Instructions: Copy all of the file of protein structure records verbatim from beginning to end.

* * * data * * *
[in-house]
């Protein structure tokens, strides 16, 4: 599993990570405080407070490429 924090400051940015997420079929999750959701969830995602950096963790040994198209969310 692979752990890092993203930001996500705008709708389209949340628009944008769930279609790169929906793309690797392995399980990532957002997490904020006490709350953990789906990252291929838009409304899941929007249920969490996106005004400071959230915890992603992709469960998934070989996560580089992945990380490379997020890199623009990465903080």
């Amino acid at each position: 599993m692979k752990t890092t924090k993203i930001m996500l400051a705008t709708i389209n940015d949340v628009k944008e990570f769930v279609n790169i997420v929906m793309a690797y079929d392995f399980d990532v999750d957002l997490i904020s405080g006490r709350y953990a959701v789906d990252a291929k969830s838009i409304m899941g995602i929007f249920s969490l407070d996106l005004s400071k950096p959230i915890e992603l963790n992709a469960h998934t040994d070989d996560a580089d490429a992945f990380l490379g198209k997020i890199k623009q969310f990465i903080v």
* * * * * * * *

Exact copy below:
[in-house]
């Protein structure tokens, strides 16, 4: 599993990570405080407070490429 924090400051940015997420079929999750959701969830995602950096963790040994198209969310 692979752990890092993203930001996500705008709708389209949340628009944008769930279609790169929906793309690797392995399980990532957002997490904020006490709350953990789906990252291929838009409304899941929007249920969490996106005004400071959230915890992603992709469960998934070989996560580089992945990380490379997020890199623009990465903080």
């Amino acid at each position: 599993m692979k752990t890092t924090k993203i930001m996500l400051a705008t709708i389209n940015d949340v628009k944008e990570f769930v279609n790169i997420v929906m793309a690797y079929d392995f399980d990532v999750d957002l997490i904020s405080g006490r709350y953990a959701v789906d990252a291929k969830s838009i409304m899941g995602i929007f249920s969490l407070d996106l005004s400071k950096p959230i915890e992603l963790n992709a469960h998934t040994d070989d996560a580089d490429a992945f990380l490379g198209k997020i890199k623009q969310f990465i903080v």